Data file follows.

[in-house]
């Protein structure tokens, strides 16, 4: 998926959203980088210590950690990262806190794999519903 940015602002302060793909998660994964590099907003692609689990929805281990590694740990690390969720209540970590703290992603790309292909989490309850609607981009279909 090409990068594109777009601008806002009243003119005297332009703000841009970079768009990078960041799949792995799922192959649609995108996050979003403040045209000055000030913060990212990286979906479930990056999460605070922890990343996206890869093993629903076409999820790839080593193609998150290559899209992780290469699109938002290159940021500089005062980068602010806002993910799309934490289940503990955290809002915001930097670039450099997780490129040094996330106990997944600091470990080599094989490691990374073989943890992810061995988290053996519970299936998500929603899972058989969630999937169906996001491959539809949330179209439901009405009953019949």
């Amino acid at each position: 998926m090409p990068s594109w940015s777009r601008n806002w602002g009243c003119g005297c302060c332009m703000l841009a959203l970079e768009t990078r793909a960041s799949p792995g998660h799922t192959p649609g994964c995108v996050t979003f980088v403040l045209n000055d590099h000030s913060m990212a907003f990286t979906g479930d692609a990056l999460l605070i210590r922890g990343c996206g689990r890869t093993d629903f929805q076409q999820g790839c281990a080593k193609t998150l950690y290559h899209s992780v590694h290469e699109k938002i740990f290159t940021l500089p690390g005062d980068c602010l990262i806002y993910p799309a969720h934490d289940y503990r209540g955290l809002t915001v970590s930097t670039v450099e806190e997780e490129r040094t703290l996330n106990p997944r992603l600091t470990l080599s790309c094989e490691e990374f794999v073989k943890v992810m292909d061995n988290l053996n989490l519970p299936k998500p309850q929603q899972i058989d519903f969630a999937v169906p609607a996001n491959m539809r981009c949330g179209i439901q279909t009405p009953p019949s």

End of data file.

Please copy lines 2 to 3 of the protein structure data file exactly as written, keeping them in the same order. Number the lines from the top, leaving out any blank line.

């Protein structure tokens, strides 16, 4: 998926959203980088210590950690990262806190794999519903 940015602002302060793909998660994964590099907003692609689990929805281990590694740990690390969720209540970590703290992603790309292909989490309850609607981009279909 090409990068594109777009601008806002009243003119005297332009703000841009970079768009990078960041799949792995799922192959649609995108996050979003403040045209000055000030913060990212990286979906479930990056999460605070922890990343996206890869093993629903076409999820790839080593193609998150290559899209992780290469699109938002290159940021500089005062980068602010806002993910799309934490289940503990955290809002915001930097670039450099997780490129040094996330106990997944600091470990080599094989490691990374073989943890992810061995988290053996519970299936998500929603899972058989969630999937169906996001491959539809949330179209439901009405009953019949």
């Amino acid at each position: 998926m090409p990068s594109w940015s777009r601008n806002w602002g009243c003119g005297c302060c332009m703000l841009a959203l970079e768009t990078r793909a960041s799949p792995g998660h799922t192959p649609g994964c995108v996050t979003f980088v403040l045209n000055d590099h000030s913060m990212a907003f990286t979906g479930d692609a990056l999460l605070i210590r922890g990343c996206g689990r890869t093993d629903f929805q076409q999820g790839c281990a080593k193609t998150l950690y290559h899209s992780v590694h290469e699109k938002i740990f290159t940021l500089p690390g005062d980068c602010l990262i806002y993910p799309a969720h934490d289940y503990r209540g955290l809002t915001v970590s930097t670039v450099e806190e997780e490129r040094t703290l996330n106990p997944r992603l600091t470990l080599s790309c094989e490691e990374f794999v073989k943890v992810m292909d061995n988290l053996n989490l519970p299936k998500p309850q929603q899972i058989d519903f969630a999937v169906p609607a996001n491959m539809r981009c949330g179209i439901q279909t009405p009953p019949s």